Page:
I have held several callings: Nursery teacher, Primary Presidency member, and Primary chorister—in which I was responsible for conducting singing time with the toddlers in the Nursery. As far as tasks go, this is a pretty nice one. Singing songs with babies is quite fun. Even so, it has its challenges.
Nursery kids love movement songs like “Do as I’m Doing” and “The Wise Man and the Foolish Man” but songs that are more reverent in style can be a tougher sell. Anything longer than “Jesus Said Love Everyone” and “Kindness Begins with Me” might outlast their attention spans.
At home, I would usually sing songs to my kids like “Heavenly Father Loves Me,” “I am Like a Star” and “Jesus Once was a Little Child” in a rocking chair, but I can’t rock a dozen toddlers at once.
I have found an inexpensive solution that adds the toddler-pleasing element of motion to slower songs. I have made simple wands using materials I already had at home: duct tape, ribbons (mostly saved from Christmas and birthday gift wrappings) and popsicle sticks. (Yes—they were used too. I sanitized them—I promise.)
The wands work like magic. I start singing time with more upbeat songs with hand and body motions, and then pass out the wands for the slower songs. Even kids who are not yet verbal enough to do much singing enjoy waving their wands to the music and watching the ribbons glide through the air.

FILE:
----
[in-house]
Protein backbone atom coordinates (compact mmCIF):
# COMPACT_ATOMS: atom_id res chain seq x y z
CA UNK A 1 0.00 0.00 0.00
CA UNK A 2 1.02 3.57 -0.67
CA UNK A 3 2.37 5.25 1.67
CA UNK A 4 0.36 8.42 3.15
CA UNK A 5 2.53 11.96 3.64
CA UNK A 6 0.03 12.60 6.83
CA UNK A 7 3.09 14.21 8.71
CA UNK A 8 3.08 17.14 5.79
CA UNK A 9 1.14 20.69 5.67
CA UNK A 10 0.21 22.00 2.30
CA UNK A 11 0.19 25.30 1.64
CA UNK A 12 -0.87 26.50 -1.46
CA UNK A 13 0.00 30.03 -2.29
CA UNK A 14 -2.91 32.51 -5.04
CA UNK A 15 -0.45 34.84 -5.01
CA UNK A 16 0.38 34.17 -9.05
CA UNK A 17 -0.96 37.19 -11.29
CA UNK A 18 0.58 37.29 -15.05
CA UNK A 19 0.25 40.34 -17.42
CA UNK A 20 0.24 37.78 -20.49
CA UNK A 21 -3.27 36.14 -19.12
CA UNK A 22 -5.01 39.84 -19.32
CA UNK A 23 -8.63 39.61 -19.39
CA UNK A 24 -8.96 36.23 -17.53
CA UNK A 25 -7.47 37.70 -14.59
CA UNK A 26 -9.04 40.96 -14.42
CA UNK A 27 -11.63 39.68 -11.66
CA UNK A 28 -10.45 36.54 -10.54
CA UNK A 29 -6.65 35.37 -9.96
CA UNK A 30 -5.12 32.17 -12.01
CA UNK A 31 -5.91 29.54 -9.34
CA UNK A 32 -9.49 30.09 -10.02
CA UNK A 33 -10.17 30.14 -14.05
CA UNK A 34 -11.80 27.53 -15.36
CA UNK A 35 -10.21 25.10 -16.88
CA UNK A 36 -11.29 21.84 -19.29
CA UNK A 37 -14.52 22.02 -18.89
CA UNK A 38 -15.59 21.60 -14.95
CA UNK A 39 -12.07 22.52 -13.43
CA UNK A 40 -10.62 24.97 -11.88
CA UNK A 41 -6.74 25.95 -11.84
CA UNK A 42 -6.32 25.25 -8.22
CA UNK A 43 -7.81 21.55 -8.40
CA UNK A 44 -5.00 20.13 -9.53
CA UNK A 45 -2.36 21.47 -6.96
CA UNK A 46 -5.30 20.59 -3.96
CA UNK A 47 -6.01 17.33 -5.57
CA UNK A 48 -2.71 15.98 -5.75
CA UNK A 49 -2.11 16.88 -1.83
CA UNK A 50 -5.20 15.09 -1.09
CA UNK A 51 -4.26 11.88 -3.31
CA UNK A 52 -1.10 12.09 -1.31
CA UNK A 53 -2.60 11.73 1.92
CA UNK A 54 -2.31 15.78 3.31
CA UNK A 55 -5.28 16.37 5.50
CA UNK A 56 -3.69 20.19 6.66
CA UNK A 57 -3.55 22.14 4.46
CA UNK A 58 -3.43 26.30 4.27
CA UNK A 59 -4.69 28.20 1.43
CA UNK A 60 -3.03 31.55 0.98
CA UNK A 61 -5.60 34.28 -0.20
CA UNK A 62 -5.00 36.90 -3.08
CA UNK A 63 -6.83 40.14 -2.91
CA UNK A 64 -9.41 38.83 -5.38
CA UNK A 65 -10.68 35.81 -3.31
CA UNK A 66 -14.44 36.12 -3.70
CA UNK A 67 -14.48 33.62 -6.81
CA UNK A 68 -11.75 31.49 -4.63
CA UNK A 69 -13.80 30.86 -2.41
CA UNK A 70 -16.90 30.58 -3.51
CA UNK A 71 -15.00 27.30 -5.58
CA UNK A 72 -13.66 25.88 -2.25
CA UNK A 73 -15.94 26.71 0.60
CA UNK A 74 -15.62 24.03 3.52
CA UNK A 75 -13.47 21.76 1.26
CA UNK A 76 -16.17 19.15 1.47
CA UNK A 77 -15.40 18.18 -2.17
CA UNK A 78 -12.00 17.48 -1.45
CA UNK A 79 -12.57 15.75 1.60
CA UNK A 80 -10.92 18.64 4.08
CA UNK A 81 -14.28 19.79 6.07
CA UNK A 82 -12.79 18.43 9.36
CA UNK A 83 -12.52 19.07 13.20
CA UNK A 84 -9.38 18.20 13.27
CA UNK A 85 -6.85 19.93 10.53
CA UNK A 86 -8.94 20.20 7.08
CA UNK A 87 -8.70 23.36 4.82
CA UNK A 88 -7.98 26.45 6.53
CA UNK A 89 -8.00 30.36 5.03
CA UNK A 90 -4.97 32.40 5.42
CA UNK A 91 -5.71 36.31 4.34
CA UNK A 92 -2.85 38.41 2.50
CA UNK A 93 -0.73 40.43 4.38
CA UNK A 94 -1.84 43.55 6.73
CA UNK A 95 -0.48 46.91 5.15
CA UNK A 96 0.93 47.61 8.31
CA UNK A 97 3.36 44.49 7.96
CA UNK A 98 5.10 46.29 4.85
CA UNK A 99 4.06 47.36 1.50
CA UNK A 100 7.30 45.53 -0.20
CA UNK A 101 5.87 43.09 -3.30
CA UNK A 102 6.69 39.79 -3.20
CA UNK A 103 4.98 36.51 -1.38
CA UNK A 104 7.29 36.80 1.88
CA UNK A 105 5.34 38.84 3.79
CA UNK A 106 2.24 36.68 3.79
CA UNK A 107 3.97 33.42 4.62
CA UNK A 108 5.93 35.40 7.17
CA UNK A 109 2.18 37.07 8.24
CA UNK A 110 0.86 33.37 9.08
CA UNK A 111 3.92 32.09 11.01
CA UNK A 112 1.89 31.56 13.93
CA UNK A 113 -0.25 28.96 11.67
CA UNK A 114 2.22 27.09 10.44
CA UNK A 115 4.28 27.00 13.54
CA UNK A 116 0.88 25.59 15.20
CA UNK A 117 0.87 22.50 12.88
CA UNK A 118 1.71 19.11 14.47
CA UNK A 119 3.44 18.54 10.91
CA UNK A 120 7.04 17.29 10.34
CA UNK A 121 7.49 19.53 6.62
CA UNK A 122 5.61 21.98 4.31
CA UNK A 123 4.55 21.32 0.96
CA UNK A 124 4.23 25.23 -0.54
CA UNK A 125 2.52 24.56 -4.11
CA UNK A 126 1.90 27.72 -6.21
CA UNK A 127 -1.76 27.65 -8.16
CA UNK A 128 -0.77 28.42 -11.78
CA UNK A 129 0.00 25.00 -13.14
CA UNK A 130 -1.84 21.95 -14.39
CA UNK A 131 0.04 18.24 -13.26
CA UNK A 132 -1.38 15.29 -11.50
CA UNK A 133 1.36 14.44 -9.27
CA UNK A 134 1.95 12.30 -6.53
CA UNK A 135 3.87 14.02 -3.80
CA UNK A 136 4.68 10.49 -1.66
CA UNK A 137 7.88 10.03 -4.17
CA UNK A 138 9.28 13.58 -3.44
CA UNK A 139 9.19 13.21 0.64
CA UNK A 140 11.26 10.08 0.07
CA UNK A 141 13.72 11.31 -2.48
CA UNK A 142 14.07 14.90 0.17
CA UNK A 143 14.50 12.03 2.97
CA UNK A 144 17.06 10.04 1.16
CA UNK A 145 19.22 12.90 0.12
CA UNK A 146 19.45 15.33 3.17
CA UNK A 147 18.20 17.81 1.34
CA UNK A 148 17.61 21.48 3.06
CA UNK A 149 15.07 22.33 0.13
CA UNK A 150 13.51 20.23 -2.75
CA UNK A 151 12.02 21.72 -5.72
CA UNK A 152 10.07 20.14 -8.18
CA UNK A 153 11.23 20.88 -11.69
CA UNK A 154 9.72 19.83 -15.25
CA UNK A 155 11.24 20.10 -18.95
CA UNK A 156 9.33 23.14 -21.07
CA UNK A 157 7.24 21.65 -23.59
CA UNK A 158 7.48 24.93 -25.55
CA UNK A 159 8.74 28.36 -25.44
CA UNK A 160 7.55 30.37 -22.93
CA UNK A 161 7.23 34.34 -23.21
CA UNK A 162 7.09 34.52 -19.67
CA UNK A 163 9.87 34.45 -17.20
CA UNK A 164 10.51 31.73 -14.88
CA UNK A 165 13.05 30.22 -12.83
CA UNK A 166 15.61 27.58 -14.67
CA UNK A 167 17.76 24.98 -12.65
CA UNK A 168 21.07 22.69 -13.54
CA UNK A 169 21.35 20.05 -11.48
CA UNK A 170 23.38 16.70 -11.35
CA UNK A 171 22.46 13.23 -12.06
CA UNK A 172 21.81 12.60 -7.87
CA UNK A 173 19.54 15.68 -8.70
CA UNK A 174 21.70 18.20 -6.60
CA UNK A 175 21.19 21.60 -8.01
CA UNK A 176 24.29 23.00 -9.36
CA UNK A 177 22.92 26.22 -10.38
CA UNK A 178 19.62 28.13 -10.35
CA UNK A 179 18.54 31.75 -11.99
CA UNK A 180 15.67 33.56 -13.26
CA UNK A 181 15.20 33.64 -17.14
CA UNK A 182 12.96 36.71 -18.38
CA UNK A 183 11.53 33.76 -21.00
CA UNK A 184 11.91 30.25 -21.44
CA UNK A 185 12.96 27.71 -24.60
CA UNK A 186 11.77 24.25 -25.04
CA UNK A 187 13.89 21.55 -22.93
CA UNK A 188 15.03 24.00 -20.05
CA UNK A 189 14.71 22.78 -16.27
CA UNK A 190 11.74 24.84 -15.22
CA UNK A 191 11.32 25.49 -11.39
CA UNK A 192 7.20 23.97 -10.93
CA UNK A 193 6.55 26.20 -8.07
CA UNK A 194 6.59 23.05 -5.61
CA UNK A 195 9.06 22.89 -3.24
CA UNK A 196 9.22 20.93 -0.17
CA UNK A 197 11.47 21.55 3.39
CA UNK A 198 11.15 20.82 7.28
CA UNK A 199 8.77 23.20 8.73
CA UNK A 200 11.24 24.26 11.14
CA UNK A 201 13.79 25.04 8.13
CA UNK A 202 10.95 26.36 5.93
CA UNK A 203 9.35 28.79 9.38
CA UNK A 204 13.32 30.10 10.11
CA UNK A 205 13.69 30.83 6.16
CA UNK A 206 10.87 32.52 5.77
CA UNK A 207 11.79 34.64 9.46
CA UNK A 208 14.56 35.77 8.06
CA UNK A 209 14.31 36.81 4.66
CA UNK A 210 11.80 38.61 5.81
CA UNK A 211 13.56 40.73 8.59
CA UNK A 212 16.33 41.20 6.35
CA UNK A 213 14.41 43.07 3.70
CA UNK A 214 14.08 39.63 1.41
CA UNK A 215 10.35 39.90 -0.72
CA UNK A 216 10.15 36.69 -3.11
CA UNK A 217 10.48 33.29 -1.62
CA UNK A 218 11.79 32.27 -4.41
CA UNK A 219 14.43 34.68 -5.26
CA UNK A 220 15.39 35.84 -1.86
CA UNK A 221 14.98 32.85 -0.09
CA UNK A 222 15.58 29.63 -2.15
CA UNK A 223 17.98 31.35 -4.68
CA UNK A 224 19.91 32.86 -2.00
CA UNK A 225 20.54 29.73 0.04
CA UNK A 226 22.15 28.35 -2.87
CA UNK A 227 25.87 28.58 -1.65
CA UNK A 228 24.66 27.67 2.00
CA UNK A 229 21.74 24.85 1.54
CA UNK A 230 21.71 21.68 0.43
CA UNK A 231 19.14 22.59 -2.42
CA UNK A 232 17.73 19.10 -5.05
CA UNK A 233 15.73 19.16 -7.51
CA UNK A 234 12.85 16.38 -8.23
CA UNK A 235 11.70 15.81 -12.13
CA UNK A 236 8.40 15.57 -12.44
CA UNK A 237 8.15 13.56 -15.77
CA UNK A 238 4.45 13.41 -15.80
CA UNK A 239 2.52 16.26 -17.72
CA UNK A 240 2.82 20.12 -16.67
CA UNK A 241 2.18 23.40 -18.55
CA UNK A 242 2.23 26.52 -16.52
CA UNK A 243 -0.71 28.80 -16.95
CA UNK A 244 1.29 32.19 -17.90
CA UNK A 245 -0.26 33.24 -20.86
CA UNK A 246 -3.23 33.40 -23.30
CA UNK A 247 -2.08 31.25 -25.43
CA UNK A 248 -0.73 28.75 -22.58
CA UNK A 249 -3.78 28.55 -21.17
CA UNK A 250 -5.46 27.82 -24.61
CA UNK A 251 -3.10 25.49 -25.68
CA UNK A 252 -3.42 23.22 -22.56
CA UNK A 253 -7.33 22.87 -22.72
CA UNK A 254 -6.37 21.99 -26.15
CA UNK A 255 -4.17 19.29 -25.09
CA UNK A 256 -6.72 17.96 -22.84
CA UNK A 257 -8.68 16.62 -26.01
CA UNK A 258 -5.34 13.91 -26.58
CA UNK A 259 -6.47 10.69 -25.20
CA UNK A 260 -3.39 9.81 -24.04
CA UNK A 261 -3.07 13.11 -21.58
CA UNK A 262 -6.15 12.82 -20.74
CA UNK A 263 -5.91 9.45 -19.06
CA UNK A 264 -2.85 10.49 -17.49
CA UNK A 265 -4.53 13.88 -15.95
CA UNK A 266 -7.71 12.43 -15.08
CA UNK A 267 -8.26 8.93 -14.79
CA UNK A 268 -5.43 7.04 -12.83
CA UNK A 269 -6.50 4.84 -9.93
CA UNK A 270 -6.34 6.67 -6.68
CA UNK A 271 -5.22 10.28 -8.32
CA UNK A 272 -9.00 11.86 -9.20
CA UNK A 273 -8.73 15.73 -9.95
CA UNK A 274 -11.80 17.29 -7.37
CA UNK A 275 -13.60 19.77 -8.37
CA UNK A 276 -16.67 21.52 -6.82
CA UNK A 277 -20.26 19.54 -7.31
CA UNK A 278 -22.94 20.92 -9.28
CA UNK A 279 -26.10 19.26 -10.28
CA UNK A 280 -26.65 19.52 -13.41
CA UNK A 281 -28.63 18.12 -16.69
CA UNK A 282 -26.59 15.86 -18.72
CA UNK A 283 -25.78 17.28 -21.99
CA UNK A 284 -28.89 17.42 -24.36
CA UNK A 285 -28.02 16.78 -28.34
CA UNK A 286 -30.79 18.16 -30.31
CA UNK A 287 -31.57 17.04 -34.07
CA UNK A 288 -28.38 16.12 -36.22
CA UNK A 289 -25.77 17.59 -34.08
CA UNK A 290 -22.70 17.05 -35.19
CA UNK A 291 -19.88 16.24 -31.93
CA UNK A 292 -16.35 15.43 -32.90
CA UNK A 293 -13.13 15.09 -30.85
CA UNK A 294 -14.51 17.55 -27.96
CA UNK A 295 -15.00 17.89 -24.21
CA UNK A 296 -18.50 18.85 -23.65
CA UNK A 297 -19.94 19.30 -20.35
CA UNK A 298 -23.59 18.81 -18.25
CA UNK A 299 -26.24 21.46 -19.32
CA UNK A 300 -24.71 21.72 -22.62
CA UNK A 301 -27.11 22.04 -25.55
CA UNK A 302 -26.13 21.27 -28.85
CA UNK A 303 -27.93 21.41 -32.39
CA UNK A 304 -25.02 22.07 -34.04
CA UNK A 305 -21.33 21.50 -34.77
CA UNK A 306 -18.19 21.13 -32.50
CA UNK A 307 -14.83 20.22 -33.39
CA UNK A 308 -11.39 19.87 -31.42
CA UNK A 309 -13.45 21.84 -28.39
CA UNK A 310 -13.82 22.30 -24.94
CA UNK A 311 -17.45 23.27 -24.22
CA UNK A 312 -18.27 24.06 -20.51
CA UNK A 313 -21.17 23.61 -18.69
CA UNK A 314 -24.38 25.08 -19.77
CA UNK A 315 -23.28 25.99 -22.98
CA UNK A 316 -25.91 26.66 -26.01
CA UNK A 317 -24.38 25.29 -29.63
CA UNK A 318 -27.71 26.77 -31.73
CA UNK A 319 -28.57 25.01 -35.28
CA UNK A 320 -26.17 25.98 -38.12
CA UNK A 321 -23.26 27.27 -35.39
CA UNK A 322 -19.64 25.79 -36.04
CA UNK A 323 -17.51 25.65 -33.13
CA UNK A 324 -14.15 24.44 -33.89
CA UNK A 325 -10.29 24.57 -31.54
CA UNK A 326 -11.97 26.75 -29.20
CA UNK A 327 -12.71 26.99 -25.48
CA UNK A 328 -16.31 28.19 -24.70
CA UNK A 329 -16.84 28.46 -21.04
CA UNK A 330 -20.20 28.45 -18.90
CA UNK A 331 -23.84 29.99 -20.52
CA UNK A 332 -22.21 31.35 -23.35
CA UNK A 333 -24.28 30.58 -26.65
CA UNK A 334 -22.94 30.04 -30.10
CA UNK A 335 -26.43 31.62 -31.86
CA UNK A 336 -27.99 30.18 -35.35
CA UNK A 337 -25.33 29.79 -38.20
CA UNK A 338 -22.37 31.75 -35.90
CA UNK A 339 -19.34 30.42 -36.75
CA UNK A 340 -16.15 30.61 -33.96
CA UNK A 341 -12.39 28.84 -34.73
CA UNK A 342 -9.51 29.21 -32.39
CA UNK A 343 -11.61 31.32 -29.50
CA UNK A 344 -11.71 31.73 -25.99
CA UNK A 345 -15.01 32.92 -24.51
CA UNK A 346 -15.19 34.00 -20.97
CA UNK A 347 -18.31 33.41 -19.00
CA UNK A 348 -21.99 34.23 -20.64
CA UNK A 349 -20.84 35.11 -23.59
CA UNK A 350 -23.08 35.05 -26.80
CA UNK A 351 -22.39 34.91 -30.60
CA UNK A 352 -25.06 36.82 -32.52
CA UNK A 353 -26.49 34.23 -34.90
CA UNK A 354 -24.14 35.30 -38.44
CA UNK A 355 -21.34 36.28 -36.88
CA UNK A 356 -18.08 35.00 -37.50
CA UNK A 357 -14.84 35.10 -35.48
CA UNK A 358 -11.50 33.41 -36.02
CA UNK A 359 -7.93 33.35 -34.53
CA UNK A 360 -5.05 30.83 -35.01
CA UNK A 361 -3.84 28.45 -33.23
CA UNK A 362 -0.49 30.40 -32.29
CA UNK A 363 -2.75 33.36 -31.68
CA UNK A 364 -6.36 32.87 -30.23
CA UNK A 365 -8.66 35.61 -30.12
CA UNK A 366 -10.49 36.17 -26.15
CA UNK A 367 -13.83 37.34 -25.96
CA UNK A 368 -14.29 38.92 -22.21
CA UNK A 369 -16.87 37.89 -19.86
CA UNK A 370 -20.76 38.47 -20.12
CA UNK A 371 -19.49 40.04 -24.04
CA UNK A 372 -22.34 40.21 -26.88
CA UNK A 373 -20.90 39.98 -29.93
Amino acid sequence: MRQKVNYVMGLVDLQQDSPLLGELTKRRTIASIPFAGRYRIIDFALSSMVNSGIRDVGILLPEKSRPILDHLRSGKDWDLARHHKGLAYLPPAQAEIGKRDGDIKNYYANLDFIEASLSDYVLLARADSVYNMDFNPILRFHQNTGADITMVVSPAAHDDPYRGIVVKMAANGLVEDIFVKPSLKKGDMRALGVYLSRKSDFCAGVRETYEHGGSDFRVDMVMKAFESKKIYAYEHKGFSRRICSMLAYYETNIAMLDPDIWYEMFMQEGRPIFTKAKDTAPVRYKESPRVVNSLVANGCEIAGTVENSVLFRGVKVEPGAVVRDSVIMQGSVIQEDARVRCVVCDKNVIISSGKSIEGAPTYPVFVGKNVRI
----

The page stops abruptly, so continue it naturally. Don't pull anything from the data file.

There is one caution when working with wands. Every now and then, a mischievous toddler realizes how fun it is to swish their neighbor with the ribbon. They never do any damage—ribbons are not very effective as weapons—but even so, it irritates the targeted neighbor and distracts virtually everyone.
To lessen the odds that this will happen, as I pass out the wands, I ask the kids if they remember the rule for the wands.
“No touching other people!” they all shout. (At least, all of the ones who are verbal.)
And they usually follow the rule. When they don’t, I have found that the best strategy is to skip wand time the next week, before breaking the rule becomes a pattern.
The kids always notice when I skip the wands and they are not pleased. “You forgot the wands! Where are the wands?” they cry in despair.
But the next week, when the wands come out again, all is forgiven. And more importantly, that little experiment with naughty wand behavior is forgotten, and the wands work like magic again.